When the government declared a nationwide lockdown on March 23rd, most of the country ground to a halt. With large swathes of the working population furloughed or working from home, communities became much more static – and much more isolated, to an extent arguably not seen for several decades. Plenty has been made of how a large chunk of 2020 seems to have just disappeared, sunk down the plughole and into the aether, but what have we done while we’ve been at home? We’ve been out walking and cycling, exploring new nooks and crannies in familiar environs or making the most of our time in the garden, planting or reading or doing DIY. As a nation we were incredibly lucky with the weather we had during the spring: imagine if lockdown had taken place during the depths of winter? Cut off from social contact, with short days and endless nights, we would have languished indoors and suffered, and borne the whole thing very poorly… It  would have taken a much greater toll on our mental wellbeing, and it would have been even more miserable (if such a thing were possible). 

A solitary tree, perched over a field down in Slad Valley.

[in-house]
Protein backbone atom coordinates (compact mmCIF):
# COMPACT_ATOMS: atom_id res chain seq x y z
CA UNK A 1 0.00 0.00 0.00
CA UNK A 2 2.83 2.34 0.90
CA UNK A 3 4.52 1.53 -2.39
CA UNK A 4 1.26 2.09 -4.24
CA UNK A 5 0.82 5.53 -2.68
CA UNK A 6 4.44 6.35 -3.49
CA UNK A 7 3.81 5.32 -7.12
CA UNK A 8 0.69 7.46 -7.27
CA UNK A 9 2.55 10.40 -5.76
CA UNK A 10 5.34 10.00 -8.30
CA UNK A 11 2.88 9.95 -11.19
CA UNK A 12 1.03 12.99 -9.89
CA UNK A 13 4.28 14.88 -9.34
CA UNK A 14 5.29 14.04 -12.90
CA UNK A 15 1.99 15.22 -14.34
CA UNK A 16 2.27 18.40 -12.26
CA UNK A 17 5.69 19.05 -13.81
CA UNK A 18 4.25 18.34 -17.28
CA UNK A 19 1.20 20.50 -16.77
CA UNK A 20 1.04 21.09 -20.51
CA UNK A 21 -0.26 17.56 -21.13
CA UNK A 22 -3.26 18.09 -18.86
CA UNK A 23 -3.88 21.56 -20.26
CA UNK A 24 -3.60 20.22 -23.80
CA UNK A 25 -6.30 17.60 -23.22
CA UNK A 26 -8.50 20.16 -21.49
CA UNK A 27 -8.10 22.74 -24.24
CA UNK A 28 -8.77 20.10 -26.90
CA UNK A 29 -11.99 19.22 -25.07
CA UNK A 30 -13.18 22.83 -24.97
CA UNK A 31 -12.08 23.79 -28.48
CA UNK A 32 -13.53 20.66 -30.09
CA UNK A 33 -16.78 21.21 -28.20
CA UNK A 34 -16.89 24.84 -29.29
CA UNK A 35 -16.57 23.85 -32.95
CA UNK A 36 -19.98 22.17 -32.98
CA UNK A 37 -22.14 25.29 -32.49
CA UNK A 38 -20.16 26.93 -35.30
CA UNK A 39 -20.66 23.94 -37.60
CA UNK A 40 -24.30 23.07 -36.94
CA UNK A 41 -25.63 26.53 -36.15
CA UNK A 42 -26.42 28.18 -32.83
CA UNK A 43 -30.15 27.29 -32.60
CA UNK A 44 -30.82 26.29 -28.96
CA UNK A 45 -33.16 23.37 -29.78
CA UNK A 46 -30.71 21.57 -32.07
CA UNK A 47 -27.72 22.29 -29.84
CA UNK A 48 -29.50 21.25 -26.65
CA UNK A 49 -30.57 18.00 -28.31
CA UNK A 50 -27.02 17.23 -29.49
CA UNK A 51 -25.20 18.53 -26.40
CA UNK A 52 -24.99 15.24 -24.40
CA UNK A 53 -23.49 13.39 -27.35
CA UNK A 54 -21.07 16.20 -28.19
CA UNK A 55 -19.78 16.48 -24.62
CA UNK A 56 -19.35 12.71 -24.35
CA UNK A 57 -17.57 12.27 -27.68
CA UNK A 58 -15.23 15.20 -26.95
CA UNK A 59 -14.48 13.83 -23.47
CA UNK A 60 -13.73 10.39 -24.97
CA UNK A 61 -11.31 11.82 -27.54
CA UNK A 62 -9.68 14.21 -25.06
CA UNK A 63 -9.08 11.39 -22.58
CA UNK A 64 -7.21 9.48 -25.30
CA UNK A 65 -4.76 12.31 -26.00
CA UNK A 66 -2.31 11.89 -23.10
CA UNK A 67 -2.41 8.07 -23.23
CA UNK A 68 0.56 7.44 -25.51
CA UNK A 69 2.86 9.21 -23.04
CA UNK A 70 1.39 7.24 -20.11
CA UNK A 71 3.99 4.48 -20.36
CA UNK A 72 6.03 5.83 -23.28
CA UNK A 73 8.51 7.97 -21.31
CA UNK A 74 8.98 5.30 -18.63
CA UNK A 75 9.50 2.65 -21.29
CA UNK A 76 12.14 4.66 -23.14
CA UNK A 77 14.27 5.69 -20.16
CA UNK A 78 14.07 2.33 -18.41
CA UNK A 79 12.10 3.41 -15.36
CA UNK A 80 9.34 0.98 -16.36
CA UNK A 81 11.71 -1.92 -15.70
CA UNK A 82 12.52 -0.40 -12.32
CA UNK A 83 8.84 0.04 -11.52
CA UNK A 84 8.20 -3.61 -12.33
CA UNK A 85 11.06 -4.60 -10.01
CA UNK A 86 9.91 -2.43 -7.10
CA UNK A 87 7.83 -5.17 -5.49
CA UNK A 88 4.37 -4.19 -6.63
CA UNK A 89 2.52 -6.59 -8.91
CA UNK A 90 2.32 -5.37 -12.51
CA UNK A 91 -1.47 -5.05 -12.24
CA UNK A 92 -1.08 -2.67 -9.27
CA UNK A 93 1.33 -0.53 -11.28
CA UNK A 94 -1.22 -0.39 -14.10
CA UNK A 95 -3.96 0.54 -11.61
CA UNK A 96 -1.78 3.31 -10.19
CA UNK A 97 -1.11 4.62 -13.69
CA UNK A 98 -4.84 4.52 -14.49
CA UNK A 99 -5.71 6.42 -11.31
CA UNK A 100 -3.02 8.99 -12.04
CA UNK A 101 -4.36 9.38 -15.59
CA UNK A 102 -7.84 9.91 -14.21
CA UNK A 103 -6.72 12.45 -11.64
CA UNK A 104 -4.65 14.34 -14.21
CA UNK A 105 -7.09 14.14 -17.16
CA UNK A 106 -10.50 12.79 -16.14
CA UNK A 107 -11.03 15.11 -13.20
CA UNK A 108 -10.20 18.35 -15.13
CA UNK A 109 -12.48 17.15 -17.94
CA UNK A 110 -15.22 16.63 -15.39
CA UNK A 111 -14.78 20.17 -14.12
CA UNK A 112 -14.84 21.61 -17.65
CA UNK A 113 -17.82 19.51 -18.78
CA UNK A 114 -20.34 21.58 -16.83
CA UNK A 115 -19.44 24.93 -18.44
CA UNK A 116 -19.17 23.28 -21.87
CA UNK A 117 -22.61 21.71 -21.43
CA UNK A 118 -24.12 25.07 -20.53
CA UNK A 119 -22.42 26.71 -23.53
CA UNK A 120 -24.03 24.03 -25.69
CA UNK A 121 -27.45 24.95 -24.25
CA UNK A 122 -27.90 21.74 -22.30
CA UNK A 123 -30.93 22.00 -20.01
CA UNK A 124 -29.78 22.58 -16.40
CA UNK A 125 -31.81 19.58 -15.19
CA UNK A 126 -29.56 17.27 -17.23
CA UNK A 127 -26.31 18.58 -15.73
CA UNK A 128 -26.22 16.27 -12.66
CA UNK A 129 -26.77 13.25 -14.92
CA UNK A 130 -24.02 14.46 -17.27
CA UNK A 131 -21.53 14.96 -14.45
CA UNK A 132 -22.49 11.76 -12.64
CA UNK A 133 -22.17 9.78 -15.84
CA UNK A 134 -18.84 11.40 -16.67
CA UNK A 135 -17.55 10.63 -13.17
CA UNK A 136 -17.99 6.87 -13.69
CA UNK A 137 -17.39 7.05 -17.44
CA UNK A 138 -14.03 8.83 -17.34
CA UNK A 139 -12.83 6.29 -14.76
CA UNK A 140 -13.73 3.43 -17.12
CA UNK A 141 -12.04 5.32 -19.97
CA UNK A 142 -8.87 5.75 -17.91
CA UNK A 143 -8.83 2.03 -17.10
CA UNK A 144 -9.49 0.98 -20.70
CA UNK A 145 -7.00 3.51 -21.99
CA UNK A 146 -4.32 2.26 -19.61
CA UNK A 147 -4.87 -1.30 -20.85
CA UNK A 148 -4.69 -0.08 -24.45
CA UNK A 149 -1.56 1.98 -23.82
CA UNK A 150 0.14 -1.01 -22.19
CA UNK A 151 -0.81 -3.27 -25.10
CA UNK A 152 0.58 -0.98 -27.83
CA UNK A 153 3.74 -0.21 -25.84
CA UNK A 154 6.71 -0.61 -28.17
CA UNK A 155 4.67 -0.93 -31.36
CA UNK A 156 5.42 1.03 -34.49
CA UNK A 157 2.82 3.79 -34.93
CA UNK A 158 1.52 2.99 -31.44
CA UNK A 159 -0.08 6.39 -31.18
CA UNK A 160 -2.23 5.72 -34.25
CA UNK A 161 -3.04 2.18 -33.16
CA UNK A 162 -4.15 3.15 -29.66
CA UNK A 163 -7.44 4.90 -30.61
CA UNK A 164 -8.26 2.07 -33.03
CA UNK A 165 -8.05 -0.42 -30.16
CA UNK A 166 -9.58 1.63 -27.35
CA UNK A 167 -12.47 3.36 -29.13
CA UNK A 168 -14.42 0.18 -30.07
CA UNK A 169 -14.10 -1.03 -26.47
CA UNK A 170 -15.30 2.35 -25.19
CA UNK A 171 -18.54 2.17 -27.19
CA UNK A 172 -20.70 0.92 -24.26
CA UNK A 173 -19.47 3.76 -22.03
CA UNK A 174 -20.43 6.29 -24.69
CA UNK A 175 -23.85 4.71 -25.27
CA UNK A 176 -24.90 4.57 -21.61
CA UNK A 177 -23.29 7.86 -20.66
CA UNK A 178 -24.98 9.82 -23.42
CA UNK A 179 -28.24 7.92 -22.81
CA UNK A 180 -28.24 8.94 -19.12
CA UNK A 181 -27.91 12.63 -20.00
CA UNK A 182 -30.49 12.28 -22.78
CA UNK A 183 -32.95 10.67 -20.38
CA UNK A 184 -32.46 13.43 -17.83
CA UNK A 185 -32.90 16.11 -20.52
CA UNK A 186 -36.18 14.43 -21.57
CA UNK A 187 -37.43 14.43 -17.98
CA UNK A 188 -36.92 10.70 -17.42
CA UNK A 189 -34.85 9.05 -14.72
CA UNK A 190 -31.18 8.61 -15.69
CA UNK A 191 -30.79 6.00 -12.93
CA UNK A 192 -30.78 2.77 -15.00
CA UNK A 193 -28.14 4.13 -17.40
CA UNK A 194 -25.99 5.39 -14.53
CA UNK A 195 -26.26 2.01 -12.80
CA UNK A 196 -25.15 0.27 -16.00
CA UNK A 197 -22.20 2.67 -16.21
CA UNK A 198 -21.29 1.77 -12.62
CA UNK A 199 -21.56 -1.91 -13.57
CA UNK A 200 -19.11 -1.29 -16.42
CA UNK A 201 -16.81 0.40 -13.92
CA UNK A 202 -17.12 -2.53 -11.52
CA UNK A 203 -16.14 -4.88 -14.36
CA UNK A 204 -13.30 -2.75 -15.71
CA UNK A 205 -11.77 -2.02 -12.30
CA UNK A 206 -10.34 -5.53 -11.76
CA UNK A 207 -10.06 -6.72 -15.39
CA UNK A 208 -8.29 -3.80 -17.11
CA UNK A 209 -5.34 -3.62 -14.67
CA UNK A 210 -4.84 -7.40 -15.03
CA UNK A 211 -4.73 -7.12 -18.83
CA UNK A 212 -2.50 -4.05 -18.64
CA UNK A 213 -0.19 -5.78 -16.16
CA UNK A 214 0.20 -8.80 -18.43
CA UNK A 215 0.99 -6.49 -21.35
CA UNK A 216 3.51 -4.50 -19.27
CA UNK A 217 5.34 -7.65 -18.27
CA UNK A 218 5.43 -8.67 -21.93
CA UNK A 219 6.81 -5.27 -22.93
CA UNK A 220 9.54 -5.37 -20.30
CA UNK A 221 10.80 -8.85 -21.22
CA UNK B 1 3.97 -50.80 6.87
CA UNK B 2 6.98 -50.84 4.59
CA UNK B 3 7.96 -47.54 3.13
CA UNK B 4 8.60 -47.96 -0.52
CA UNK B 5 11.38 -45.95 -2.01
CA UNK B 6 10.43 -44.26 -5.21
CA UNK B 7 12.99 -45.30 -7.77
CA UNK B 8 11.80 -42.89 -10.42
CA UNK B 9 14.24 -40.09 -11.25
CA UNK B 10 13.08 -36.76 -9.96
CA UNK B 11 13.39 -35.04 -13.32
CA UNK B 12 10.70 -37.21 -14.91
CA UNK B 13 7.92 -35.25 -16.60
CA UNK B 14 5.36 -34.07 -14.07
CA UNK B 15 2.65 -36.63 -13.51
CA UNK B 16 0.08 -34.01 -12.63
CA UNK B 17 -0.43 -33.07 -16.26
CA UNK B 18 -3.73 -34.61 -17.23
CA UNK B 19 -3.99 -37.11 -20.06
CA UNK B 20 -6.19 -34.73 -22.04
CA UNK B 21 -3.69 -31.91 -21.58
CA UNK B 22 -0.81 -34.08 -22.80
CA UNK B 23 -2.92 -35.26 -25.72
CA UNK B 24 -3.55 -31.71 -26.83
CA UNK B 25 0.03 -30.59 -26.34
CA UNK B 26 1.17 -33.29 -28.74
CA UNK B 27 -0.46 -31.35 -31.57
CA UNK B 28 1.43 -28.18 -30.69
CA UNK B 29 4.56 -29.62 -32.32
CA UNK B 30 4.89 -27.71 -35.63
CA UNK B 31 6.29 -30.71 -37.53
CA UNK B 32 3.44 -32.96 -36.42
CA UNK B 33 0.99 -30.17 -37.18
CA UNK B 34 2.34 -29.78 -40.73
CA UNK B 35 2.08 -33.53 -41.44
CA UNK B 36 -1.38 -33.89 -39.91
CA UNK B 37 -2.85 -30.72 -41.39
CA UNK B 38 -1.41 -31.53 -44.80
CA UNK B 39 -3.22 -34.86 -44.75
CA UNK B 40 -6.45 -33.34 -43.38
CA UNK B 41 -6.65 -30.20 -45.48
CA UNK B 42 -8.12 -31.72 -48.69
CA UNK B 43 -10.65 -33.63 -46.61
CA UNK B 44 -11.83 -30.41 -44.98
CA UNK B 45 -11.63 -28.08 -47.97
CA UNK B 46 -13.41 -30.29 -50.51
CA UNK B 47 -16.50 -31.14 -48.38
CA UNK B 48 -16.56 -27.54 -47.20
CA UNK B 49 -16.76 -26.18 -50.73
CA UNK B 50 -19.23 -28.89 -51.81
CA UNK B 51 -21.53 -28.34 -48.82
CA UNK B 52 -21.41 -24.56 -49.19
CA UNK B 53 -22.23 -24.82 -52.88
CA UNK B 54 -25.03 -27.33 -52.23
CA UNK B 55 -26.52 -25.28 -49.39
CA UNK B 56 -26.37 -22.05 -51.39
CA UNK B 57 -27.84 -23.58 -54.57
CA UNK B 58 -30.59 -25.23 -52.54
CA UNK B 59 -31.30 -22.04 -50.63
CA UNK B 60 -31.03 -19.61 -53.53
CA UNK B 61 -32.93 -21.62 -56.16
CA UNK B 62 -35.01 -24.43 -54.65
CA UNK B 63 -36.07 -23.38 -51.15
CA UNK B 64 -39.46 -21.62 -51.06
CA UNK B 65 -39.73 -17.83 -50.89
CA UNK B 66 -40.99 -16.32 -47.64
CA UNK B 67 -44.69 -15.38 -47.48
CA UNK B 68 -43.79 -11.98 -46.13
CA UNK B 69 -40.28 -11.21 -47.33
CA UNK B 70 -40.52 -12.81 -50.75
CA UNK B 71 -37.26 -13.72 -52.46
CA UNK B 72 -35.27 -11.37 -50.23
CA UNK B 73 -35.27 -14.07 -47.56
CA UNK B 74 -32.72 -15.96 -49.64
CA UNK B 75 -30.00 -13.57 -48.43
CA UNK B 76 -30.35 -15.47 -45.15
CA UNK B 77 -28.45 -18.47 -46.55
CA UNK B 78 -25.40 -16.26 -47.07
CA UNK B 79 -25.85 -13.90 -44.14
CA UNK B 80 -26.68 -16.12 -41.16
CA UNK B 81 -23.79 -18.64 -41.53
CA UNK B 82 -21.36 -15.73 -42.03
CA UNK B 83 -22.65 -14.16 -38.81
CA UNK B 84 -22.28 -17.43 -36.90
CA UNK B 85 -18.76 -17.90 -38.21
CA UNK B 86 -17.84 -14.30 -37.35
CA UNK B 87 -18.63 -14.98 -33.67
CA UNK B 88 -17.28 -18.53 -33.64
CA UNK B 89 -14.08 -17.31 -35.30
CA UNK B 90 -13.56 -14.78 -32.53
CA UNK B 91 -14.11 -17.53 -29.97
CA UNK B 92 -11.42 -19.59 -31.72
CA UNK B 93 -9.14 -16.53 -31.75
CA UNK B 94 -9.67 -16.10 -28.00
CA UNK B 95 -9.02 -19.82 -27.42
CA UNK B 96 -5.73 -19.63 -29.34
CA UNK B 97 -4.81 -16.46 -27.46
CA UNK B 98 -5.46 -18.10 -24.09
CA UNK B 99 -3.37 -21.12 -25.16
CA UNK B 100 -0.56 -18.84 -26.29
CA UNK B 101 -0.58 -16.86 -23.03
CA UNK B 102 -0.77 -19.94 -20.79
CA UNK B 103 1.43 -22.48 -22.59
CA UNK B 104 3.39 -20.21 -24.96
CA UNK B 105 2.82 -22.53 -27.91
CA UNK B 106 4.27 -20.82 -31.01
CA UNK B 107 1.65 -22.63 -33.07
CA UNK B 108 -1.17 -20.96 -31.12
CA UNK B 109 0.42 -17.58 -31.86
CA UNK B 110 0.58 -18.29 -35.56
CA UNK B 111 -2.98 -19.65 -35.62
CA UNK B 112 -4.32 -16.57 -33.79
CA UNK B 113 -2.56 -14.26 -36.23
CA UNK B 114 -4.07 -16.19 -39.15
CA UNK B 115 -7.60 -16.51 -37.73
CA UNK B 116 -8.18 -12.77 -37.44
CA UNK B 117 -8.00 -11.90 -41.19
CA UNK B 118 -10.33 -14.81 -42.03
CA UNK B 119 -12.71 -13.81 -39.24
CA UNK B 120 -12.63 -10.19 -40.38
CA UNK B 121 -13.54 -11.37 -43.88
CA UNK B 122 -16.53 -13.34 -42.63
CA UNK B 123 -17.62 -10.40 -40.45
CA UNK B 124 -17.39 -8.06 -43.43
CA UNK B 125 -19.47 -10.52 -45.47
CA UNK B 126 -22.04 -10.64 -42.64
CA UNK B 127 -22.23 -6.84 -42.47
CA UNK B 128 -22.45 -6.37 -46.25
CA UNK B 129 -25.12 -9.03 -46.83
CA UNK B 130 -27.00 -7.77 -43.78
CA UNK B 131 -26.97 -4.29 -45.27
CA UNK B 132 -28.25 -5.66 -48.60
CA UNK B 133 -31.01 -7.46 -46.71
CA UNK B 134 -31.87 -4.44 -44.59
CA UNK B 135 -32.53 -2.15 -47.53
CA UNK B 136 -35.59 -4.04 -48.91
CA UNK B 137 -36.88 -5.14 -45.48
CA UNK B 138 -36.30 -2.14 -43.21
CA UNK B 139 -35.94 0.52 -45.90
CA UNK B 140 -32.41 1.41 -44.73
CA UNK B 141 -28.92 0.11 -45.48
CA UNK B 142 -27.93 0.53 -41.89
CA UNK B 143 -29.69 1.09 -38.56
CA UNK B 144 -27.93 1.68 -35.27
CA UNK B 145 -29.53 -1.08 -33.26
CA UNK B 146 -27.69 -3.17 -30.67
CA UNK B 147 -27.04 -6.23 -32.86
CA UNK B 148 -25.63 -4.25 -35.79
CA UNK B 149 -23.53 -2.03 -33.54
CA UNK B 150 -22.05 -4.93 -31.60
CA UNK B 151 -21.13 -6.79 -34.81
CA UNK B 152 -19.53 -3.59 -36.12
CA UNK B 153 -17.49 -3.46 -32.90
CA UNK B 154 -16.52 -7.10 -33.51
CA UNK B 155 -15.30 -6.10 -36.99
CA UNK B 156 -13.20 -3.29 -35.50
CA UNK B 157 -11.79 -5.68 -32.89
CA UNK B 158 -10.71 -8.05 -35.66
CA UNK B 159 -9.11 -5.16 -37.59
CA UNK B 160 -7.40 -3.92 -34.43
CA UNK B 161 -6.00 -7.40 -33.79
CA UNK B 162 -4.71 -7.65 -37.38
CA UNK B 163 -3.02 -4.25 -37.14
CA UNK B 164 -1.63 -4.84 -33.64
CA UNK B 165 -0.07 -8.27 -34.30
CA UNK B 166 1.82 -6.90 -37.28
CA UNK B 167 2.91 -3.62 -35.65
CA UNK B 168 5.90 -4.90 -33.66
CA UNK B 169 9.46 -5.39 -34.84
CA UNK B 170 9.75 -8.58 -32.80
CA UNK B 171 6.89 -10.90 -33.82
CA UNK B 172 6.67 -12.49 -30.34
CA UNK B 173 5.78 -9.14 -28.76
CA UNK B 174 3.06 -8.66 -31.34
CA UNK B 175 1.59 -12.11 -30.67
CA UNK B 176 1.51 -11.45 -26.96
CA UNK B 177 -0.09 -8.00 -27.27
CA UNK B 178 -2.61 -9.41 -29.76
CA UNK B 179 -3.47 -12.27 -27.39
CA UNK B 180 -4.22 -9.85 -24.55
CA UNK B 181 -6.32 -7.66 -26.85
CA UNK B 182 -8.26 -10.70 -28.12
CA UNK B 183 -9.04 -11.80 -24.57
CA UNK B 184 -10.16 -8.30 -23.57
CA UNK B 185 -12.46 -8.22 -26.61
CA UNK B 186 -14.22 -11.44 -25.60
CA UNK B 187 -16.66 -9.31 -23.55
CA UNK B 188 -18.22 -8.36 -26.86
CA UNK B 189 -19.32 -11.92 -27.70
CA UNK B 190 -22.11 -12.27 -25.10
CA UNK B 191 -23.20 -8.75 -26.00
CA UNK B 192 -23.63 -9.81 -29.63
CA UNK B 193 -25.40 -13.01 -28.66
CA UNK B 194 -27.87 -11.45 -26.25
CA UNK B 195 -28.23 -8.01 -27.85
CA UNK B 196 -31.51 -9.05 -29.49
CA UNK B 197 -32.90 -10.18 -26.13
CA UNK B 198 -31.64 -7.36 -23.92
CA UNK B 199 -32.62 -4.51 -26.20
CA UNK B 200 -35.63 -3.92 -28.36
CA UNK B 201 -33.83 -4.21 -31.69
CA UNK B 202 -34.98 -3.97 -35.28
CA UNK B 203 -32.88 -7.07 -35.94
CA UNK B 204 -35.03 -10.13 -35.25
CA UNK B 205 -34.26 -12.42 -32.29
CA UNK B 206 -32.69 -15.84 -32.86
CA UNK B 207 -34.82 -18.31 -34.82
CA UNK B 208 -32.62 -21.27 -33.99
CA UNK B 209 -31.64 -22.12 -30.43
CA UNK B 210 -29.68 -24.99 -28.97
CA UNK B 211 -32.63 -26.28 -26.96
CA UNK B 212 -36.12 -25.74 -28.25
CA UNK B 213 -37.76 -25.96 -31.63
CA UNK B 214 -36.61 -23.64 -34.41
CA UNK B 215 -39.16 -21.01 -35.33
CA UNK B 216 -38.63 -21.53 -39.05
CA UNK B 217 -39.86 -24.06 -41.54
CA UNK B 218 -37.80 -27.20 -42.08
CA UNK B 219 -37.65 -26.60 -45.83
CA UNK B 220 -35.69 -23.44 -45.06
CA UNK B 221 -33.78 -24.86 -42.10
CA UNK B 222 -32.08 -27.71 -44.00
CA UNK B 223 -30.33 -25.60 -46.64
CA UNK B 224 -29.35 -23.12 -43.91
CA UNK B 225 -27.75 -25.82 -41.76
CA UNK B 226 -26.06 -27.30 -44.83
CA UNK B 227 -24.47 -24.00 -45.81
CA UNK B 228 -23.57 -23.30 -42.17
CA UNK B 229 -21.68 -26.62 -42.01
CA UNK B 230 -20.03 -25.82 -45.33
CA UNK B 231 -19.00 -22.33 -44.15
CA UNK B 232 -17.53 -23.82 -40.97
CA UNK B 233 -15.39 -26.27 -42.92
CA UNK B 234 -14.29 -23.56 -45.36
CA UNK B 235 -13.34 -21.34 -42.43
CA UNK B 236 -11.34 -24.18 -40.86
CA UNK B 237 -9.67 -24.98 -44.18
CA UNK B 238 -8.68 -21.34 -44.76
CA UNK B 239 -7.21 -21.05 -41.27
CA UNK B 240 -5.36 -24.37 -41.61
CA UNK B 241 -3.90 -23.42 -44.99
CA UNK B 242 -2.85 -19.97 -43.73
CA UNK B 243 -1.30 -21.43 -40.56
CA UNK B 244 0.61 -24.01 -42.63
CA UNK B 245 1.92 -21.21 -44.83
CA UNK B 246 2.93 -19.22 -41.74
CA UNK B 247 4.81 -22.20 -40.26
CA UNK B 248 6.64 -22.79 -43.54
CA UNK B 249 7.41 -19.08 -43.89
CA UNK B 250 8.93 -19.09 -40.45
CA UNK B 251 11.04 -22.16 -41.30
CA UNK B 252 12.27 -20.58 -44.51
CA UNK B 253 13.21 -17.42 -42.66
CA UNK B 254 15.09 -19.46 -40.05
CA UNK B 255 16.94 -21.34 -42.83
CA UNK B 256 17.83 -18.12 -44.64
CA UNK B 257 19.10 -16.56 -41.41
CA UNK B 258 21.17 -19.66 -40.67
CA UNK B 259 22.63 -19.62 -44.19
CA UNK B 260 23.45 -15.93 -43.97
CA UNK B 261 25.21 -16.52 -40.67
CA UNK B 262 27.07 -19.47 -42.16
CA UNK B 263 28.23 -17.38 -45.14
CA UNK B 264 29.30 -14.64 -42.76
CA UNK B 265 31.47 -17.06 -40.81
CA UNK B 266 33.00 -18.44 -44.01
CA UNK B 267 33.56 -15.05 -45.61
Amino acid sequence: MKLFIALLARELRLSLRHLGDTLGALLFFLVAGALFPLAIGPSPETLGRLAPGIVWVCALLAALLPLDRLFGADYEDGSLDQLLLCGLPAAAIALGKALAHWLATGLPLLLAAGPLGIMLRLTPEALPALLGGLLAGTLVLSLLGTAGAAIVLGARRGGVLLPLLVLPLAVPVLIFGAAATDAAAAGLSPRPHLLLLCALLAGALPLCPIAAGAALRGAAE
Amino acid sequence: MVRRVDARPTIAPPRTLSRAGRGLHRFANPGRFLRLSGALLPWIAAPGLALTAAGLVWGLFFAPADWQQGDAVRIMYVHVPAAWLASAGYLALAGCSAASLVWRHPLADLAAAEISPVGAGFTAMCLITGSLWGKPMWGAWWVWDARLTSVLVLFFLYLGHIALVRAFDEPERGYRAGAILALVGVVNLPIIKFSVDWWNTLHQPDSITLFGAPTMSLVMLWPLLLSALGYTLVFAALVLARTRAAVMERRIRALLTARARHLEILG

It goes without saying that this has not been a homogenous experience: for key workers, carers and those in the NHS, the only differences to arise from March onwards have been increased risk in the workplace and a greater worry for the lives of the vulnerable and elderly potentially depending on them for care and support, financial or otherwise. Pupils and students have had their lives and social calendars thrown into disarray, having to work without direction from their teachers or lecturers, faced with an increasingly uncertain job market on finishing their time in education with none of the ceremony afforded to previous years. These have been grim times for many, and nobody can say they haven’t been impacted in some way, shape or form. In such austere times we have to be thankful for small mercies – particularly for those of us living in and around Stroud, having such an abundance of green space so readily accessible has been a godsend.